The Heroes of Iwo Jima

February 19, 1945.
It was the beginning of one of the bloodiest battles of World War II – the Battle of Iwo Jima. Now, on the 70th anniversary, here are profiles of four Palm Beach County men who were there – and their memories of fallen comrades and the terrible carnage they saw and suffered through.

By Staci Sturrock
Palm Beach Post Staff Writer

Joseph Dryer Jr., at his home in Palm Beach, in 2013. "It was the biggest and worst battle the Marine Corps ever had," says Dryer, who landed on Iwo Jima with the Fifth Marine Division on the first day of fighting and remained until he was shot March 17. "We lost a tremendous number of people," he said. (Gary Coronado/The Palm Beach Post)

"It was a much tougher battle than most"

Palm Beach

When he landed on Iwo Jima 70 years ago this week, Joseph Dryer Jr. was a skinny, 23-year-old Marine lieutenant armed with a curious mind, a taste for adventure and a preternaturally sunny outlook. For 26 days, he fought and ferreted out a desperately recalcitrant enemy, dodging death repeatedly while, as he put it, American "troops were killed like flies."

Joseph Dryer Jr.

Then, on St. Patrick's Day, fate squared off with Dryer. From 40 yards to his right, a Japanese sniper made the perfect shot.

"The bullet, a hollow point dum-dum ... should have gone through my heart, mushroomed and taken out my whole left side," Dryer wrote to his parents weeks later. "Instead, it hit my dog tags, cut off the bottom of my locker box keys, driving everything inside, went straight to the center of my chest, did a right-angle turn just as it reached the heart, and blew a huge hole in the center of my chest -- big enough to put your fist inside and see the heart beating."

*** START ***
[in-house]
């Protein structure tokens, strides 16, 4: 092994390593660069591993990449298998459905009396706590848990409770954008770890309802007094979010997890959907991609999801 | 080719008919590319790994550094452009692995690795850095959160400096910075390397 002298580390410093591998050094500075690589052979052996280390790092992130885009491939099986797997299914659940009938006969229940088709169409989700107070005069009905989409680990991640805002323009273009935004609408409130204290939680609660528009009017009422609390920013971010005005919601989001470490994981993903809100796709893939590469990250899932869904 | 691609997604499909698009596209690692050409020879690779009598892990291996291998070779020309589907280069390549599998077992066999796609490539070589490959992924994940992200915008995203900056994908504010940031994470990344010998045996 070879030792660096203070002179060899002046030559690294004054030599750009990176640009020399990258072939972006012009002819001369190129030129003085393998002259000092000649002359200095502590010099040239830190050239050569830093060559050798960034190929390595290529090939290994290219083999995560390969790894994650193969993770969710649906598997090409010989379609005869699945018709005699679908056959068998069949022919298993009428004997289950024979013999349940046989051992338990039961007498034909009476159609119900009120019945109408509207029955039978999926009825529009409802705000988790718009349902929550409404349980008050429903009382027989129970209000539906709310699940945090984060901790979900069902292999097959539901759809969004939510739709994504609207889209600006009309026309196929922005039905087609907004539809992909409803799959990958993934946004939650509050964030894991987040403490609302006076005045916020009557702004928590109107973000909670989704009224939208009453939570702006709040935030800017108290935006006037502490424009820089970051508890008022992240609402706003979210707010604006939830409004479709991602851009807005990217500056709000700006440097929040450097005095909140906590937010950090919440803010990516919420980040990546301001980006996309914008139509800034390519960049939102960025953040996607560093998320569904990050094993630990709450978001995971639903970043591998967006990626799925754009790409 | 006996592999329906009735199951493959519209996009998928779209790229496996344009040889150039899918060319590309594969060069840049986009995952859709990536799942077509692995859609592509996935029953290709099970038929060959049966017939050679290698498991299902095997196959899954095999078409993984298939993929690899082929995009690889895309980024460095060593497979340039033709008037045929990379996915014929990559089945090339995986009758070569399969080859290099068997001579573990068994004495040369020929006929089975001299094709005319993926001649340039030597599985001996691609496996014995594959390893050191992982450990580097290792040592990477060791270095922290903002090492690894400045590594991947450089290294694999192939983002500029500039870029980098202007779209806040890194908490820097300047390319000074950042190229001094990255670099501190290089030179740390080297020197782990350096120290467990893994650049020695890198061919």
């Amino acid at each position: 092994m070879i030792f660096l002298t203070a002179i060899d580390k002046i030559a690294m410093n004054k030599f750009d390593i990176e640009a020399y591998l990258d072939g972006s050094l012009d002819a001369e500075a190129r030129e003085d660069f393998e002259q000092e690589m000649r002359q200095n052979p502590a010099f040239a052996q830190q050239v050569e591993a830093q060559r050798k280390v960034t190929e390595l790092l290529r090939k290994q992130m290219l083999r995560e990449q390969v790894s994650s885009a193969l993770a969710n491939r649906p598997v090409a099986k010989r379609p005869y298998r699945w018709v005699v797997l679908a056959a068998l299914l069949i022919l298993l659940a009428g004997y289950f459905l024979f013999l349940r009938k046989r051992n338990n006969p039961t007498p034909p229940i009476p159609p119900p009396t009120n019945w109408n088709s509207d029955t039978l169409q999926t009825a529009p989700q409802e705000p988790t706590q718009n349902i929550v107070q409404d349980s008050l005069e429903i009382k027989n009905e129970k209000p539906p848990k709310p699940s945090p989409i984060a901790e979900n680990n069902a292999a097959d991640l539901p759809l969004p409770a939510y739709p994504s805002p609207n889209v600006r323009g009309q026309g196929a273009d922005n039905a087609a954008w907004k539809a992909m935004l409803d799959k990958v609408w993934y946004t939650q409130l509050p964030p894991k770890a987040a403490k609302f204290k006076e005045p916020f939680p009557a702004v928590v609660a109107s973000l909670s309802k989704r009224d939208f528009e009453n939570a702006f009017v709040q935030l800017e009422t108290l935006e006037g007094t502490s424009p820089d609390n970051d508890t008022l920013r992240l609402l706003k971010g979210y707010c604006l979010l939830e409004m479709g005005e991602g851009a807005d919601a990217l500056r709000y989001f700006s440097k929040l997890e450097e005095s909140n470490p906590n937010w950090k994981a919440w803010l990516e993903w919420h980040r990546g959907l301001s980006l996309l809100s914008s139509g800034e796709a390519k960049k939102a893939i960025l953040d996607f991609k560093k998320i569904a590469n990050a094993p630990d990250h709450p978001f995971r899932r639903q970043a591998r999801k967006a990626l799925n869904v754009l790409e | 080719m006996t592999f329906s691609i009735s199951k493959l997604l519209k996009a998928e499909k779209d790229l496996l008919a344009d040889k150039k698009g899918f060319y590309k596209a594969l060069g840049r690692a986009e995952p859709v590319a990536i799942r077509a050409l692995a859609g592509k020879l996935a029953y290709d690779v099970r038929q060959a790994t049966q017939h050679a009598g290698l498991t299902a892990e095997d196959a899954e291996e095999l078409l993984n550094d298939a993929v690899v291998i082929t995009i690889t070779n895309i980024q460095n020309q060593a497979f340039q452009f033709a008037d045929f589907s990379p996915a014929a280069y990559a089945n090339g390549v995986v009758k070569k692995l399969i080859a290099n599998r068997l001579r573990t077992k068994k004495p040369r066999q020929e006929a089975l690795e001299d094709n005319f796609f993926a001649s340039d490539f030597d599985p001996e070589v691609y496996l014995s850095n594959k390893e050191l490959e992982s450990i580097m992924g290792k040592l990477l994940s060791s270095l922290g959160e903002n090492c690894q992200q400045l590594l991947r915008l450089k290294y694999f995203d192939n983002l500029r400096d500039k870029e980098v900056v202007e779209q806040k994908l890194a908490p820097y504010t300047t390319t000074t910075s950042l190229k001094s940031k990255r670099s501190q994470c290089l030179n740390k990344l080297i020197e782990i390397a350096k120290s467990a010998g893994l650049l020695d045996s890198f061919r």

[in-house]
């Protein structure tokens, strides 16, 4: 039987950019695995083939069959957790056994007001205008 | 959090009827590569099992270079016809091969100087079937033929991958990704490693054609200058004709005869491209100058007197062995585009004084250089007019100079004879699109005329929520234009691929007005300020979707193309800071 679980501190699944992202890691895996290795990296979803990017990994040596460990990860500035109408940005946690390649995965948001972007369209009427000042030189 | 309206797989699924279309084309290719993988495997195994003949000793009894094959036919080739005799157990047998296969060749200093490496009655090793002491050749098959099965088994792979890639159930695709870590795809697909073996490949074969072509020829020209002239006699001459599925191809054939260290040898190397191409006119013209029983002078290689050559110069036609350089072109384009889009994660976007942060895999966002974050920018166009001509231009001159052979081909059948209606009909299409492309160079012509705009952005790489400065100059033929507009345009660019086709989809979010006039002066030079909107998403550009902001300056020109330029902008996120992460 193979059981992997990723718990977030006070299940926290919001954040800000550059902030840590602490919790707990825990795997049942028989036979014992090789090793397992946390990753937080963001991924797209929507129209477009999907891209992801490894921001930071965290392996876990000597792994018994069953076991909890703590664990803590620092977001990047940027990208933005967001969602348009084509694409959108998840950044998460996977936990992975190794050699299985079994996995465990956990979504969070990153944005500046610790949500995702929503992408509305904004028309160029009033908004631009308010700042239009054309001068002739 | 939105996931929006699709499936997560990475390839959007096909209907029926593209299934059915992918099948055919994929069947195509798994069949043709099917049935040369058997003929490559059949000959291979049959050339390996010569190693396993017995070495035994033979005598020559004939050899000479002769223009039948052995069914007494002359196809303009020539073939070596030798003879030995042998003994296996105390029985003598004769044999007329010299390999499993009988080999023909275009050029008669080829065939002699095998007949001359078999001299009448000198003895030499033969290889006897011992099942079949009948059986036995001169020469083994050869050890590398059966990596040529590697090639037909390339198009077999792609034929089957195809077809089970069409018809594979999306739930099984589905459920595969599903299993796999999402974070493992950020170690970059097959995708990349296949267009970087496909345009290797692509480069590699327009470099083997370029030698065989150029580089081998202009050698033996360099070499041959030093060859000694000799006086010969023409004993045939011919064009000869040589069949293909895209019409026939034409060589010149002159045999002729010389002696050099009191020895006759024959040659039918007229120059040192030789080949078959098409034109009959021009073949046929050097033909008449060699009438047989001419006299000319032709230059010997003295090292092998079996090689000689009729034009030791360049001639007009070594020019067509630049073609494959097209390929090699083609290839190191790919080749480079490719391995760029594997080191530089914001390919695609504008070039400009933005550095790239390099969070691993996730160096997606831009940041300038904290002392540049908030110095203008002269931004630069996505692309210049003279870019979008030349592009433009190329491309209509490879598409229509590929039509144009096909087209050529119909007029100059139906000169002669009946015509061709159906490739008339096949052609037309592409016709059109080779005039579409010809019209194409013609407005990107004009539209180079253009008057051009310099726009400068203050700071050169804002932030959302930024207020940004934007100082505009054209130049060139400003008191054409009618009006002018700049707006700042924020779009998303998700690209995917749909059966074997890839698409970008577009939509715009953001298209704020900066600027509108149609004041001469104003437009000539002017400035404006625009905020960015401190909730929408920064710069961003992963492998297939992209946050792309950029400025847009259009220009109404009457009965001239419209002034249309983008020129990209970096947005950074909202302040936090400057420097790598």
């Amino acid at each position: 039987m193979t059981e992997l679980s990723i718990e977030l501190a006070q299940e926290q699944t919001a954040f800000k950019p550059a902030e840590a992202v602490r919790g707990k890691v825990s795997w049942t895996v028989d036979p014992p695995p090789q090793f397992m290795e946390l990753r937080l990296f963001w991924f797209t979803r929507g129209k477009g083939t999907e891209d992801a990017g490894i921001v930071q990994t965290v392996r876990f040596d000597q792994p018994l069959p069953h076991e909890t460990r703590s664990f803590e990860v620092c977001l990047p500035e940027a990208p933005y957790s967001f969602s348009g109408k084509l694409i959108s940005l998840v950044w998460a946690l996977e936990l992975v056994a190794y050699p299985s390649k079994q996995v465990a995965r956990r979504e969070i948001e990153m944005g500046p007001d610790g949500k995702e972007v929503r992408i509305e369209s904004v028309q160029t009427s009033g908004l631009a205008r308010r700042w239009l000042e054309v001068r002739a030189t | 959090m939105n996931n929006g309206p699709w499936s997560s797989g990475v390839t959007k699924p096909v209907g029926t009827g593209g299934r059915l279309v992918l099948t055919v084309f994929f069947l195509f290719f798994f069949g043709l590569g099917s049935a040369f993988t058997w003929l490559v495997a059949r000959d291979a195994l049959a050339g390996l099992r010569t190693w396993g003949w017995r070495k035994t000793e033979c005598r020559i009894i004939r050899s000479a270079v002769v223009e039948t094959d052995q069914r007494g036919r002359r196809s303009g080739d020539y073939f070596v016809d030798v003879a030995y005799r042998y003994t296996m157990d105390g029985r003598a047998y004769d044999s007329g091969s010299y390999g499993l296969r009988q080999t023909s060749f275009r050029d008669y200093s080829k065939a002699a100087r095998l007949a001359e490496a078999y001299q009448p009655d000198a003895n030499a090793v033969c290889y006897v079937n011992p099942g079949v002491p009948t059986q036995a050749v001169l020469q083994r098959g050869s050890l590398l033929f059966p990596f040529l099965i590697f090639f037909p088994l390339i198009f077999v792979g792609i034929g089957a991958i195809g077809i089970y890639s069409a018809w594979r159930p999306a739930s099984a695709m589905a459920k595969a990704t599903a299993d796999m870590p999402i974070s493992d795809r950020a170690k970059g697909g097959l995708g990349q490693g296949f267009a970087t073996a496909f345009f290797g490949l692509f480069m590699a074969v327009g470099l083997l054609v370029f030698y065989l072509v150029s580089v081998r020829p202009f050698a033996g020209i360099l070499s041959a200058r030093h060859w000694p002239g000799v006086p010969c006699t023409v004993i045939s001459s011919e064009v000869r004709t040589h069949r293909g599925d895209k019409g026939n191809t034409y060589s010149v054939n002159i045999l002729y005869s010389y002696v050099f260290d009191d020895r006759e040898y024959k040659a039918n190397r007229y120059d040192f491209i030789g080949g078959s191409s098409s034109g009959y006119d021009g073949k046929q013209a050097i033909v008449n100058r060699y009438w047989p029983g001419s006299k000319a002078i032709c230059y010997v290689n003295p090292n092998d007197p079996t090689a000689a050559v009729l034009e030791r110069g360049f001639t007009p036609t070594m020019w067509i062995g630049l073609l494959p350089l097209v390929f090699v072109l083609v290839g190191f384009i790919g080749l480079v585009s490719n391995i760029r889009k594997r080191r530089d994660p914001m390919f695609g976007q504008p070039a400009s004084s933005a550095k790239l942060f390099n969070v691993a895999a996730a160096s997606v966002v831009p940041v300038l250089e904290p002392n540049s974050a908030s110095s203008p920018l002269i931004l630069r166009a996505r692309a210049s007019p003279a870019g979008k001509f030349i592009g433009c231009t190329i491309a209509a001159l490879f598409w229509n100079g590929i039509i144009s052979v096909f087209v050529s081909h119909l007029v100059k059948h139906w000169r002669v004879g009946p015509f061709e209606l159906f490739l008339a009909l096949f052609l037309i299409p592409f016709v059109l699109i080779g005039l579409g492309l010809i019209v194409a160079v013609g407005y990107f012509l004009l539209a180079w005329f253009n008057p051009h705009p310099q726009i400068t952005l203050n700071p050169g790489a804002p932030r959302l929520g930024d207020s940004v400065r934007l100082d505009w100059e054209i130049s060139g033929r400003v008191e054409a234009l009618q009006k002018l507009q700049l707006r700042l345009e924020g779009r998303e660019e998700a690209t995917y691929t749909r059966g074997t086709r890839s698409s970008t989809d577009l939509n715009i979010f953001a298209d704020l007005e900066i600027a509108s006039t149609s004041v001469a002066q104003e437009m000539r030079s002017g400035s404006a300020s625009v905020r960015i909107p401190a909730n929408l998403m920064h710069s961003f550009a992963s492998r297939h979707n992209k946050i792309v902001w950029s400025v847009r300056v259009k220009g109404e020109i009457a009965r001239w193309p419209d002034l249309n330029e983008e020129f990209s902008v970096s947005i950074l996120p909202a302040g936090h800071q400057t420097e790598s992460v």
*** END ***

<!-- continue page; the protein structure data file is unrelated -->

His men called for a stretcher and a corpsman, who ripped apart what remained of Dryer's shirt, sprinkled sulfa powder on what had been his chest and injected him with morphine. The bumpy Jeep ride to the field hospital took 25 minutes. Novocain dulled the pain of a four-hour operation, but Dryer remained conscious while surgeons dug out a Milky Way of shrapnel.

Five more surgeries followed. Nine months of hospitalization. Last rites. "Several times they were going to give him up for dead," says Nancy, his wife of 57 years. "He had been told that if he ever could walk, he would be paralyzed on one side, but of course none of that happened. It was very miraculous that he was able to recover. But he's got a lot of willpower, and I guess he decided it wasn't his time yet."

Far from it. Dryer has lived a life worthy of an Ernest Hemingway novel -- it even features Hemingway, who attended Dryer's wedding.

"When you're young, the world is your oyster, and you can go anyplace," says Dryer, who farmed (and fled revolutions) in foreign countries, hosted heads of state and future princesses in his historic Palm Beach home, and developed hotels for KLM and Howard Johnson in Amsterdam and Jakarta.

In his cozy den, whose walls are decorated with antique rifles and a jaguar skin he purchased in Ecuador, Dryer pages through a crumbling scrapbook of photos he and his battalion photographer shot during World War II.

Amphibious training in California, liberty in Hawaii. So many snapshots of men in their prime, some of them with nicknames like Tex, Frenchie and Peepsight.